Martin Archer - English Commonflowers (CD Discus)
After a long and miserable winter the Sun's finally making a rare appearance so it's the right time to finally play an album that, initially and teasingly, harkens back to summer days of old. Rolling fields, buttercups ('do you like butter?') and simpler days before ferocious consumerism stamped its jacket boot on it all.
The first track, 'I'm Yr Huckleberry', sets the misleading scene. Shiny sunny days; good days of melody and as easy drift. Then Archer begins to peel away the veneer of nostalgia to reveal an all together more complex and less rose-tinted memory. The further down the layers we go, the darker the shadows. There's little chance of taking things, memories, for granted. A truer account emerges which enriches and wrong-foots in equal measure with its recalling.
Hearing the melodic lines lulling you into complacency is all the more enjoyable when it clicks that you're actually being led into the darker side of the alley. And what could be subtly darker than the cover of Nick Drake's 'Know'? The acoustic and the processed come together. The vocal replaced by an electronic sheen. Past and present; the present and a changing memory of the past.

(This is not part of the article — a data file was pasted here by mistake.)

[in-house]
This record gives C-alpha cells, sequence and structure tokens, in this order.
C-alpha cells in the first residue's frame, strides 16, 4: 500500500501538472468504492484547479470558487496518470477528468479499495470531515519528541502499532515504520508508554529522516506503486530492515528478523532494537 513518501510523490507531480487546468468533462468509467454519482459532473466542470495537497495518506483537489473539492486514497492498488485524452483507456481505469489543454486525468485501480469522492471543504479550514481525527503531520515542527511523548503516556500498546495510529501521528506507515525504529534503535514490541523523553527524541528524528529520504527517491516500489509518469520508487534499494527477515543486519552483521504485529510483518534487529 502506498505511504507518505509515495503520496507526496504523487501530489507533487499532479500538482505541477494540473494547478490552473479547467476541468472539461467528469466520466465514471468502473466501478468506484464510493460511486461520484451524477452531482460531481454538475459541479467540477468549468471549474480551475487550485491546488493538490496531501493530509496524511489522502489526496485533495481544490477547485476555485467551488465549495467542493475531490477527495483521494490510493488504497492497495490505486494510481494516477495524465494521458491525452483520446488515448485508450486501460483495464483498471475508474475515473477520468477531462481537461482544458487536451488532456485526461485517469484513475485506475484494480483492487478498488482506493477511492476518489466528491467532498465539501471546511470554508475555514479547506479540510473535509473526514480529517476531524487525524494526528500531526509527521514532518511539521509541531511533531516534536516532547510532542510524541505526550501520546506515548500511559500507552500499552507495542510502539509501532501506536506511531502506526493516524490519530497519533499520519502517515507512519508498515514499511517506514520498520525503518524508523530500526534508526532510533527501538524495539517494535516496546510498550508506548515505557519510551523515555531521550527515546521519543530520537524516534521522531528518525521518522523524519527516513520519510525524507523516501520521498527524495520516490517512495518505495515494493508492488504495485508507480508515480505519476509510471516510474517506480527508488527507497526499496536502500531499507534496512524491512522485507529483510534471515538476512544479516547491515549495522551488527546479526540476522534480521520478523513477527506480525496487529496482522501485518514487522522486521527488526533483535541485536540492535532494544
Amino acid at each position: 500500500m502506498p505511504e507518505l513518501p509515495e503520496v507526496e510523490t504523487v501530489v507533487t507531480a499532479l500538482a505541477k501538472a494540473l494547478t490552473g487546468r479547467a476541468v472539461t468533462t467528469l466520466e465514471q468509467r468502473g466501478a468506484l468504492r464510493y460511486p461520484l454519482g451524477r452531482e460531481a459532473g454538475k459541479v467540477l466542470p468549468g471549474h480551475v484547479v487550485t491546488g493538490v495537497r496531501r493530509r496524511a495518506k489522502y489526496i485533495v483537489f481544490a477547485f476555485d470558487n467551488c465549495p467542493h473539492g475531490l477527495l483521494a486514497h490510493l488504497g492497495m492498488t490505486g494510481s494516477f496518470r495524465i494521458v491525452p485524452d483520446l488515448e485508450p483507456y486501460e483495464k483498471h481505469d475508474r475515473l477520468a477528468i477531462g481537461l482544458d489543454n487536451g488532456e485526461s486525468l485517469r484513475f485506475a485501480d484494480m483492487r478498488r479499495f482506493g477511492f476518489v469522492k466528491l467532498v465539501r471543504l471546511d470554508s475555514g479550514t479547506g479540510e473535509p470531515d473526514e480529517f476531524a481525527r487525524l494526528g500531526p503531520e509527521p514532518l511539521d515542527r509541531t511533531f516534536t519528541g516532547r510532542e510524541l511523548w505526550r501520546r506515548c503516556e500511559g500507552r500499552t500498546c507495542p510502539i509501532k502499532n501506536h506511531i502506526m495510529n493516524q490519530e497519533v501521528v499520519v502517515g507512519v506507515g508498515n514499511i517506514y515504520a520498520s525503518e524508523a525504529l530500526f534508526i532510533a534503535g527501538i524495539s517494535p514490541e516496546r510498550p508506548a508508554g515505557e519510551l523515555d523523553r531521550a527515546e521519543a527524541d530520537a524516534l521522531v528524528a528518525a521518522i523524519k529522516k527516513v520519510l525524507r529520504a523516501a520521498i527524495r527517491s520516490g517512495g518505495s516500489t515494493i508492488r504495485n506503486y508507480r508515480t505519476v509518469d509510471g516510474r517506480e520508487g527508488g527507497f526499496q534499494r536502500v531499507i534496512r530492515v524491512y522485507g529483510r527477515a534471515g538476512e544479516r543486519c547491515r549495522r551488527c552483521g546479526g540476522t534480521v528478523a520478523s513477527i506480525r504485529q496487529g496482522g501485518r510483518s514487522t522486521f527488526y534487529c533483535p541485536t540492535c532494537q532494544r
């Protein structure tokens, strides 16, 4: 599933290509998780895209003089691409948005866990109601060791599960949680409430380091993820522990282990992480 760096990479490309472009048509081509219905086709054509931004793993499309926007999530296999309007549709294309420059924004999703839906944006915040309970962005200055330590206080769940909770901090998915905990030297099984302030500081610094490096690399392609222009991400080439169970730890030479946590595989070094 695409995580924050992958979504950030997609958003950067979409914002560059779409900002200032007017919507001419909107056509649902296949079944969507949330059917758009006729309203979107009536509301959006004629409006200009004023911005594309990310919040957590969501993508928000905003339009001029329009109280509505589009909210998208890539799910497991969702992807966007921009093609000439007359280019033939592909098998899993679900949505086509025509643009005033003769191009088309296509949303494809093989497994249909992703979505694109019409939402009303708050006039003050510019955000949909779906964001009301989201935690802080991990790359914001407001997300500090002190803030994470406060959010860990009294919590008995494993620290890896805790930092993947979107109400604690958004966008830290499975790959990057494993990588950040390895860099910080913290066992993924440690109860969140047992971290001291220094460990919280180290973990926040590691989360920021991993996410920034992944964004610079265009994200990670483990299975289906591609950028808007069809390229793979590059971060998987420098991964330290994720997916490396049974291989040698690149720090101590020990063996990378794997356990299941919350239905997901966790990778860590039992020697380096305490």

The most pleasurable listen is the skittish 'Mall Bunnies', a reference to happy shopping-precinct shoppers. The extended track is like coming to a comatose halt in a shopping precinct and letting your brain slowly fragment until….. Christ, a bloody great behemoth of an electric guitar grunts and roars in your face giving you awareness what you're feeling and where you are.
This one's from the electro-acoustic side of Archer's brain. Not one for the hardcore jazzers. It's more of an evolving soundtrack. Keyboards, processing, double basses, trombones glockenspiels and saxes abound.
The cover is an illustration of most assuredly uncommon flowers ripped out of an old book (perish the though.) HM